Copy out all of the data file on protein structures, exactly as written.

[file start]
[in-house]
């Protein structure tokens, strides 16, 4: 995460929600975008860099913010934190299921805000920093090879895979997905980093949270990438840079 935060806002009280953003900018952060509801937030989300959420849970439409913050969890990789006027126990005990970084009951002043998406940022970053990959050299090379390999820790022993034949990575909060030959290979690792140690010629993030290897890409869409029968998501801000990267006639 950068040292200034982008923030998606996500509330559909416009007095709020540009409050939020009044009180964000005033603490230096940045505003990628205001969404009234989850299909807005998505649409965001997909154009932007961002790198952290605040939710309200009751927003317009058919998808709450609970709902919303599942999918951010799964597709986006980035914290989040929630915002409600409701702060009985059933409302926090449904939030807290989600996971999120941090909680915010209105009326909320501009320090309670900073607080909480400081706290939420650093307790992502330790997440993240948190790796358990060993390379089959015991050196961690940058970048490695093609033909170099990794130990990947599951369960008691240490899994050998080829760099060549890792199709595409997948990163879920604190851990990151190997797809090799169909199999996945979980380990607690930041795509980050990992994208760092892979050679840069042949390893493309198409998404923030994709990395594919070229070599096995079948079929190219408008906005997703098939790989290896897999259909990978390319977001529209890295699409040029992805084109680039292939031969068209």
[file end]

[in-house]
């Protein structure tokens, strides 16, 4: 995460929600975008860099913010934190299921805000920093090879895979997905980093949270990438840079 935060806002009280953003900018952060509801937030989300959420849970439409913050969890990789006027126990005990970084009951002043998406940022970053990959050299090379390999820790022993034949990575909060030959290979690792140690010629993030290897890409869409029968998501801000990267006639 950068040292200034982008923030998606996500509330559909416009007095709020540009409050939020009044009180964000005033603490230096940045505003990628205001969404009234989850299909807005998505649409965001997909154009932007961002790198952290605040939710309200009751927003317009058919998808709450609970709902919303599942999918951010799964597709986006980035914290989040929630915002409600409701702060009985059933409302926090449904939030807290989600996971999120941090909680915010209105009326909320501009320090309670900073607080909480400081706290939420650093307790992502330790997440993240948190790796358990060993390379089959015991050196961690940058970048490695093609033909170099990794130990990947599951369960008691240490899994050998080829760099060549890792199709595409997948990163879920604190851990990151190997797809090799169909199999996945979980380990607690930041795509980050990992994208760092892979050679840069042949390893493309198409998404923030994709990395594919070229070599096995079948079929190219408008906005997703098939790989290896897999259909990978390319977001529209890295699409040029992805084109680039292939031969068209």